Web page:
A Car Thief

Posted: April 3, 2012 by Ed Griffin in Prison
Tags: , , , , , , ,

I had a real pleasure this morning. Jack (name changed) called me at 9:30 this morning.

“Hey, Buddy, you home?”

I heard excitement in his voice.

“Yeah, what’s happening?”

I’ve known Jack for eight years. I first met him in PreTrial. The first week he came down to writing class, he asked me for one copybook – the kind that we had in school to keep notes. The next week he asked for two books and every week thereafter. He let me read his writing. He wrote how he missed his girlfriend, how he worried that he hadn’t heard from his mother and how angry he was at a man who had mistreated her. He wrote about how he first got into crime and how he ended up with a reputation for stealing a thousand cars.

His sister called him. “Mom is missing. She hasn’t been in her apartment in over a week.”

The local paper ran a story, “Car thief’s mother missing.” Jack wrote an angry letter to the paper. The point was that a woman was missing, not who her son was.

When his trial came, he pleaded guilty to car theft and was sentenced to federal prison.car thief

A few months later he showed up in my prison writing class with more for me to read. His style was simple, but there was a poetry and drama to it. He wrote about his childhood, about his father leaving the family, about his mom’s drinking and his own trouble with the law in his teen years.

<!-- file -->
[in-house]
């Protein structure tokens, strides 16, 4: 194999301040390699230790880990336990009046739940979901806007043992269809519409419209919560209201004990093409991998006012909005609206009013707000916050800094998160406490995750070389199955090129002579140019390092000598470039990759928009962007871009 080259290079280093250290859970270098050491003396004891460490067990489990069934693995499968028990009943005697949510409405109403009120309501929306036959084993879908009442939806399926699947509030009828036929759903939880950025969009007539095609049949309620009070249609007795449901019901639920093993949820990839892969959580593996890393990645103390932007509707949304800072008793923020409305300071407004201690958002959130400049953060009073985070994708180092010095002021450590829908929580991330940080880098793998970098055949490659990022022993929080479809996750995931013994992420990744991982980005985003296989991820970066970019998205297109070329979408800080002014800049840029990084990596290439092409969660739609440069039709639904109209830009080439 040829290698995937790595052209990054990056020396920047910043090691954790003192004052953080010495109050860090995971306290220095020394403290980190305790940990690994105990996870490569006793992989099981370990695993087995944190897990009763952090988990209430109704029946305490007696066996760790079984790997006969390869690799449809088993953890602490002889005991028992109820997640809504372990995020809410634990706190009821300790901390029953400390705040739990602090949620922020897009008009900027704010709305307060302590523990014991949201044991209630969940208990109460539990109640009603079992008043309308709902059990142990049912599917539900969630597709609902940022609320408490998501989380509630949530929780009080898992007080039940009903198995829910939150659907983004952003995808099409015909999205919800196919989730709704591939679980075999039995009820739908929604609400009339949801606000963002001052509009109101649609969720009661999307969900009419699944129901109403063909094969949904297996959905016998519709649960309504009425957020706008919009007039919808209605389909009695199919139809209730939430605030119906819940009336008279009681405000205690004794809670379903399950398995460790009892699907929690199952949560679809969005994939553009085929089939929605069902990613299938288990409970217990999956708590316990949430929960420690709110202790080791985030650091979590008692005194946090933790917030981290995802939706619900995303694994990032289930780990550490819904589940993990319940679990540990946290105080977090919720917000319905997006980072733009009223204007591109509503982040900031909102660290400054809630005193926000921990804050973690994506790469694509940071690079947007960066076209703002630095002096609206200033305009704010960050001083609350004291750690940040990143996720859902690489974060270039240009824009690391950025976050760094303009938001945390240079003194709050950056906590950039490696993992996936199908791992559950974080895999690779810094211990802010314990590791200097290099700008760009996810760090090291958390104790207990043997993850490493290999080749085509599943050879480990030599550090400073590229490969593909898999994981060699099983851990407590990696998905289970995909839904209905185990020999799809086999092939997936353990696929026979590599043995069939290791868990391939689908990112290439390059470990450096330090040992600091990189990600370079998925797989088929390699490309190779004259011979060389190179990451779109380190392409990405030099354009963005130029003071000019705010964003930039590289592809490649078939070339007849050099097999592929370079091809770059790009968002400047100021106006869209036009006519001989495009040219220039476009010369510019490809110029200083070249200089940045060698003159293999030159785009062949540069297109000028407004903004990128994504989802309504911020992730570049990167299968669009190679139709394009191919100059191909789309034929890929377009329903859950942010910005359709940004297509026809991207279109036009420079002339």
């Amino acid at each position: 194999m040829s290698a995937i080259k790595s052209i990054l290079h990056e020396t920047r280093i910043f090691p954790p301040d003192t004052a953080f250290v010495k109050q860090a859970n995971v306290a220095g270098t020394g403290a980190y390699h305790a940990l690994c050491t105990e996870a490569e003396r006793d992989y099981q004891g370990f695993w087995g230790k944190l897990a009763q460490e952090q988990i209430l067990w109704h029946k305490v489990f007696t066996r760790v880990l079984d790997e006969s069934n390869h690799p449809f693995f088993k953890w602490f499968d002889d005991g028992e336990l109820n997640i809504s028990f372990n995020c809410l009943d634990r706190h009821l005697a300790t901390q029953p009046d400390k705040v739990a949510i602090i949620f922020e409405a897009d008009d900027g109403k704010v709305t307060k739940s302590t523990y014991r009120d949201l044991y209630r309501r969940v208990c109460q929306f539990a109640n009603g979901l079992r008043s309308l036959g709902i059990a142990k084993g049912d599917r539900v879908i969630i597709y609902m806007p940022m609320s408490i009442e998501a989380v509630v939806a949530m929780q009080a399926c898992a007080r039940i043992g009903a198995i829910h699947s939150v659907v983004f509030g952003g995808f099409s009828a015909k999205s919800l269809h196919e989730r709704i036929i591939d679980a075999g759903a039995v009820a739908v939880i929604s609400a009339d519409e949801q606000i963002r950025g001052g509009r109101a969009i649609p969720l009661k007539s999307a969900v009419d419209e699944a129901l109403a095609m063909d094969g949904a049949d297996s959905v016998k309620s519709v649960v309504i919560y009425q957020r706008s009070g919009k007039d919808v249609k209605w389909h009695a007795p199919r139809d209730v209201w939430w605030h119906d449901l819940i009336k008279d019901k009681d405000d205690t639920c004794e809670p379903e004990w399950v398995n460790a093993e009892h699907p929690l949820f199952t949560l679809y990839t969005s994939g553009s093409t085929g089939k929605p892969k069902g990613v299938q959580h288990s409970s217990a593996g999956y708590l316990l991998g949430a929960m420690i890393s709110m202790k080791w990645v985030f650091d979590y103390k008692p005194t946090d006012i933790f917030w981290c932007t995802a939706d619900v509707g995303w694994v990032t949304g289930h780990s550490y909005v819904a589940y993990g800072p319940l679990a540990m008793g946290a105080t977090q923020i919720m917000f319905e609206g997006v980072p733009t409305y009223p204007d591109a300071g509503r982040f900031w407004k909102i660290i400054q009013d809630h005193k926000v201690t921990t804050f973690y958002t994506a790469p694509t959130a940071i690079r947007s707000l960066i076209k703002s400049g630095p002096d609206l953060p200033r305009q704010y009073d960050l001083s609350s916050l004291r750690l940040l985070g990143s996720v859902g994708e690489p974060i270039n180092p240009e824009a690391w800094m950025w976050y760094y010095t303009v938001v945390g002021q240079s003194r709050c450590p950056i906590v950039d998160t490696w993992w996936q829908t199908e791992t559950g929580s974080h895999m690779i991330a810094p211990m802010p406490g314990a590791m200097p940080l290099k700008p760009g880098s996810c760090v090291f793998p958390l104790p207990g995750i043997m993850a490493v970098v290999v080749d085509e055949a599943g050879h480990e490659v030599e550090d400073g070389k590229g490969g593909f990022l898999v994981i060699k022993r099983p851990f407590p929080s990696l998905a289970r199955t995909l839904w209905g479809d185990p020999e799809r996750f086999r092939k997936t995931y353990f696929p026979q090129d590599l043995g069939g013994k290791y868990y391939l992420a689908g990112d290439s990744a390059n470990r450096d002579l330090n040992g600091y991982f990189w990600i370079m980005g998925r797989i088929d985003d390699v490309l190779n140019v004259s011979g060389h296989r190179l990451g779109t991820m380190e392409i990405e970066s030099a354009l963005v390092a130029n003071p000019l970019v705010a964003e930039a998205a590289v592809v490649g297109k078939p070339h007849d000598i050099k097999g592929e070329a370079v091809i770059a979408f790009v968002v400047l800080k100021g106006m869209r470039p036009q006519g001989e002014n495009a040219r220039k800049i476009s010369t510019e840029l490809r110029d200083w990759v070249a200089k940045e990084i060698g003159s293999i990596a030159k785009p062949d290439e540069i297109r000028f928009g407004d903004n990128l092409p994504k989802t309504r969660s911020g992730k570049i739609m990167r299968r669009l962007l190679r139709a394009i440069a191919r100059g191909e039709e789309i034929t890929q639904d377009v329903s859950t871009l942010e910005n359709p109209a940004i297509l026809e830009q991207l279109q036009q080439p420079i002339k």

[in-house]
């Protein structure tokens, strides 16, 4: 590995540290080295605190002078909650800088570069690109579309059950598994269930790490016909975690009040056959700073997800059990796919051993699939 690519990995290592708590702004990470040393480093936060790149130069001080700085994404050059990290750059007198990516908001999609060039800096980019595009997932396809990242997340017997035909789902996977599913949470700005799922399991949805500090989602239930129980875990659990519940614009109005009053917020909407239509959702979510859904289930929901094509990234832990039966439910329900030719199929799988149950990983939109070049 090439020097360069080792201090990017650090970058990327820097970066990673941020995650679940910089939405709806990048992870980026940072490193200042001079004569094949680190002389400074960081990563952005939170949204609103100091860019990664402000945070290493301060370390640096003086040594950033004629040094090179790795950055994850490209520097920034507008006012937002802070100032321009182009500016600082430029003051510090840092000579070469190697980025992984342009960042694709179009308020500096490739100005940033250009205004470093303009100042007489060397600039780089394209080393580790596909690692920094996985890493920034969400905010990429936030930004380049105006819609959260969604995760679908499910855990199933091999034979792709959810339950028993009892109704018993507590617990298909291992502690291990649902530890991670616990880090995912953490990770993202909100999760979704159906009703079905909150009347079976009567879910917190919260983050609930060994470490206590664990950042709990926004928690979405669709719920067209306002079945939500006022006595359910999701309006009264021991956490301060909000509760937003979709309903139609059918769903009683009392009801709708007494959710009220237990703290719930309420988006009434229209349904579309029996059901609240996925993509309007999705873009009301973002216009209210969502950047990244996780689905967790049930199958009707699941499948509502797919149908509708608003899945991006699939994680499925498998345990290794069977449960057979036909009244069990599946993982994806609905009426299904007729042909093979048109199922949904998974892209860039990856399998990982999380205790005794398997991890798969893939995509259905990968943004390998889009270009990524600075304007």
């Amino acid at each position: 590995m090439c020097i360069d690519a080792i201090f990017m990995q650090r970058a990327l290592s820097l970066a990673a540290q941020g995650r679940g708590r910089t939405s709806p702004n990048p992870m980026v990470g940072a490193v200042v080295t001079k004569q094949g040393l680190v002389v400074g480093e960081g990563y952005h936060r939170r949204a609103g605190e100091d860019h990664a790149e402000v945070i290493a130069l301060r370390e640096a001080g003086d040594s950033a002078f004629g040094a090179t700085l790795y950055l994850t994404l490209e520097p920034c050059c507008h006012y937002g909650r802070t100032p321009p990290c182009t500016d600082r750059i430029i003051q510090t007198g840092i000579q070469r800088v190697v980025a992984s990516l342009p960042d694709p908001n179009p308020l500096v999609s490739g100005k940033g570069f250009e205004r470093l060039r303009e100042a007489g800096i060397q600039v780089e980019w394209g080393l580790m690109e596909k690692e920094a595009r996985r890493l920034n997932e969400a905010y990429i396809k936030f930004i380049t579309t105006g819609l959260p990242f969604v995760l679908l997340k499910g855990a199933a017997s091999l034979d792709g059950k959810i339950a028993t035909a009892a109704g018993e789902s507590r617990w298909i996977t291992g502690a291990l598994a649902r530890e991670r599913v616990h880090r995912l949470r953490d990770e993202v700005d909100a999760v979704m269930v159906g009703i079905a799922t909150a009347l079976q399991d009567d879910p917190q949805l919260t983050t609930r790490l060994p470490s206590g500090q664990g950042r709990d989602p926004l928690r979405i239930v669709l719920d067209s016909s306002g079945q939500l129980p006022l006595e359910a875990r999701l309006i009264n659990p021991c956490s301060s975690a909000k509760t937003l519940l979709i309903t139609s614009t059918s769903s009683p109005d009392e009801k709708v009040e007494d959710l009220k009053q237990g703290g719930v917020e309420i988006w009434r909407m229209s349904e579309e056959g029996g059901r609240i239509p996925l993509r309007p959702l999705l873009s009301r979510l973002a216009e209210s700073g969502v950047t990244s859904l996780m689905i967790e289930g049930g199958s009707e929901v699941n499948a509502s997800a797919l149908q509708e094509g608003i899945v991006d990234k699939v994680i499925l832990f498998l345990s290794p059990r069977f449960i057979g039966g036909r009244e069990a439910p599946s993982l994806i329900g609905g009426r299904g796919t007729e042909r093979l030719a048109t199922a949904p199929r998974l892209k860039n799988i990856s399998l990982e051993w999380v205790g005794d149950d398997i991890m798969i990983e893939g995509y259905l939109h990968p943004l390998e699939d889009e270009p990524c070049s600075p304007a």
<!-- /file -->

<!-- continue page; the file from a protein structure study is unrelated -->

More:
Then one day the news came – his mother’s body had been found. He swore that day that drugs or alcohol would never take another member of his family, a promise he’s kept despite the ready availability of drugs in prison.

changing diapers  When Jack finished his sentence, he was not allowed to drive or own a car for three years. He had a baby girl with a woman, who decided to leave him with the baby. He got a job as a painter so he had to get up at 5 AM, prepare the baby and take her by bus to the day care. Then the bus to work and the reverse at night. I will never forget the sight of this one thousand-car thief changing the baby’s diaper.

He often gave talks to young people about drugs and car theft

And so back to this morning. Jack drove to my house to show me his car, which he’d purchased with his own money. He got out and jumped up and down and then slapped me on the back. “I’m driving, old man, I’m driving again. And it’s all legal.”

I enjoy his playful “old man.” (Anyway, it’s true.)

I played a small part in his success. I don’t know if he’ll ever publish his life story, but I know writing it has taught him who he is.

Success story. I felt good all day.

Images courtesy of:

  • caradvice.com.au
  • thyaga.wordpress.com
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Comments
  1. Heather says:

    It’s contagious, Ed! I feel great now, too! 🙂

  2. And I felt good reading it, Ed – thanks!

  3. marcella says:

    I’m smilin’ with ya…

  4. Joanne says:

    What a heart-warming story! It brought tears of joy to my eyes and I’m not just writing that for dramatic effect.

    Thank-you!

  5. mike oulton says:

    I used to care about little things too.
    Now everything is a big deal..
    Where did those days of excitement go?
    What happened to the giddy little school girl inside of me that used to marvel at the simplicities of life.
    Now i’m a grown man with grown up problems…
    sucks
    wanna do coffee?

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